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US officials say the Taliban could gain control of Kabul much sooner than predicted. Meanwhile, Afghan President Ashraf Ghani rallied government forces in Mazar-i-Sharif.
Afghanistan's president arrives in Mazar-i-Sharif to trying and rally forces loyal to the government
This article was last updated at 23:32 UTC
Aisha Khurram, a law student and former youth representative to the UN, told DW that the situation is growing more desperate by the day.
"Each and every day, there are flights that take thousands of passengers from Kabul, that are fleeing their homes and seeking refuge in different countries, some of them to some of the neighboring countries," Khurram said.
Khurram said that "everybody is at risk," but Afghans who were speaking about atrocities "cannot afford to leave the people who are relying on our support at this moment."
There's also a strong feeling of betrayal among Afghans regarding the US and NATO's withdrawal, she said, adding that in their absence, some are pinning their hopes on UN intervention.
"When it comes to the United States and NATO forces, there is a strong sense of disgust and disappointment. Nobody is relying on their help anymore. But the United Nations, it has a big and important role to play. It was created for this moment to save humanity from sinking into a chaos that would be irreversible."
Turkey's President Recep Tayyip Erdogan said he could meet with the leader of the Taliban in a bid to help secure peace in Afghanistan.
"The latest developments and the situation of the Afghan public are really, really troubling," Erdogan said during a televised interview with CNN Turk.
"Maybe I will even be in a position to receive the person who is their leader," Erdogan said, after referring to efforts by Turkish officials for talks with the Taliban.
Turkey — which has had troops in Afghanistan as part of a NATO force — has offered to secure the Kabul airport after the US finalizes its troop pullout.
The Taliban denied targeting and killing civilians during an offensive against Afghan forces and called for an independent investigation into the killings, Reuters news agency reported.
Suhail Shaheen, a spokesperson for the Islamist militant group, said the Taliban have "not not targeted any civilians or their homes in any locality, rather the operations have been undertaken with great precision and caution," according to a statement seen by Reuters.
Shaheen blamed Afghanistan's government troops and foreign forces for any civilian casualties.
Greek Migration Minister Notis Mitarachi warned of a repeat of the 2015 migration crisis and said Europe was not in a position to deal with it, as the conflict between the Afghan government and the Taliban intensifies.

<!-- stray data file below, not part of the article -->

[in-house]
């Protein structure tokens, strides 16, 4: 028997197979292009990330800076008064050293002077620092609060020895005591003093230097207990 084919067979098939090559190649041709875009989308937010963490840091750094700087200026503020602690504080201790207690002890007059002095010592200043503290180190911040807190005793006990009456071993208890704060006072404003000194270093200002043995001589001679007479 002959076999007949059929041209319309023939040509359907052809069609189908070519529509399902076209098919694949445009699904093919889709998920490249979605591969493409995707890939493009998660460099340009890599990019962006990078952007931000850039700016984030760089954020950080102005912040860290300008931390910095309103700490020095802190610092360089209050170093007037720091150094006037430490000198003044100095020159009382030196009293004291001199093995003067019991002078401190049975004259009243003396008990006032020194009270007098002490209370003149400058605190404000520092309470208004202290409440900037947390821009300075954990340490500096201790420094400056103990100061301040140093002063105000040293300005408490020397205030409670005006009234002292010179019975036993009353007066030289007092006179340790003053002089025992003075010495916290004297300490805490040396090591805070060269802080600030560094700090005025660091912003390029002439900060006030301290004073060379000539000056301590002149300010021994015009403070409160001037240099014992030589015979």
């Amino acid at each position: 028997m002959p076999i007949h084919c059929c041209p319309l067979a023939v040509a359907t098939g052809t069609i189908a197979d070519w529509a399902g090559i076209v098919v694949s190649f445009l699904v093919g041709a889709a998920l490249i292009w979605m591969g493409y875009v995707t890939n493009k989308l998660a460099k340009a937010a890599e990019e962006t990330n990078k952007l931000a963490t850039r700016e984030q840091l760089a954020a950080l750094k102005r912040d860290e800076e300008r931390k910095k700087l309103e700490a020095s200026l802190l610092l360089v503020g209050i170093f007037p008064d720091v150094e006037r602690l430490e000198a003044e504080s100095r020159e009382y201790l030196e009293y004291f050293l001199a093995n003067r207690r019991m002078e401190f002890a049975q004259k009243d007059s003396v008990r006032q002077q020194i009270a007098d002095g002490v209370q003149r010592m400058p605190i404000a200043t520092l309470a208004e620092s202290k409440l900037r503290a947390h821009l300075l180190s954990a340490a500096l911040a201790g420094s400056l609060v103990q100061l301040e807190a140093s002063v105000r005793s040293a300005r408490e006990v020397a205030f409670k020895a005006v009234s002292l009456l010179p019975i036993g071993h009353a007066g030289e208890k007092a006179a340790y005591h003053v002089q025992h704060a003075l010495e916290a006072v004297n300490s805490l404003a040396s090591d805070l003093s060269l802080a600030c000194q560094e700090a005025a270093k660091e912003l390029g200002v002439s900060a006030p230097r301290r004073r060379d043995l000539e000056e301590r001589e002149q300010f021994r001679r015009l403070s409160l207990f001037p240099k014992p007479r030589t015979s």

"We are concerned about the implications of the deterioration in Afghanistan and that's why it is very critical and very important for the European Union to be proactive in preventing such a crisis," Mitarachi said.
"Absolutely not, the EU is not ready and does not have the capacity to handle another major migration crisis," he added.
Last week, Mitarachi co-signed a letter with ministers from five other EU countries saying deportations of failed asylum-seekers should continue despite the fighting, saying ending the policy "would send the wrong message".
"It would lead more people trying to leave and come to the European Union," Mitarachi told Reuters.
Greece was at the frontline of Europe's migration crisis in 2015, as nearly a million people from mostly Syria, Afghanistan and Iraq reached its borders.
A suicide car bomber targeted the government-held police headquarters in southern Helmand province, where the Taliban control nearly all of the capital of Lashkar Gar, the provincial council head Attaullah Afghan said.
The building has been under siege for two weeks, as intense fighting has been ongoing between the Taliban and government forces.
Germany is halting deportations to Afghanistan for the time being due to the unstable security situation in the country, the Interior Ministry said.
The Netherlands announced the same move shortly before.
German Interior Minister Horst Seehofer defended the halt to deportations Wednesday, noting, "a constitutional state also bears responsibility for ensuring deportations do not become a danger for those involved." He nevertheless pointed out, "Those who have no right of residence must leave Germany." Seehofer said he hoped to resume deportations, "as soon as the situation allows."
Hours earlier, a spokesperson for the Interior Ministry said that Germany believed deportations of Afghan asylum seekers could still go ahead. Speaking at a regular German government briefing, a foreign ministry spokesperson noted that the situation in Afghanistan was changing very quickly.
The Netherlands and Germany were two of six EU countries that recently signed a letter to the European Commission, insisting on the right to continue forced deportations of Afghan asylum seekers whose cases had been rejected.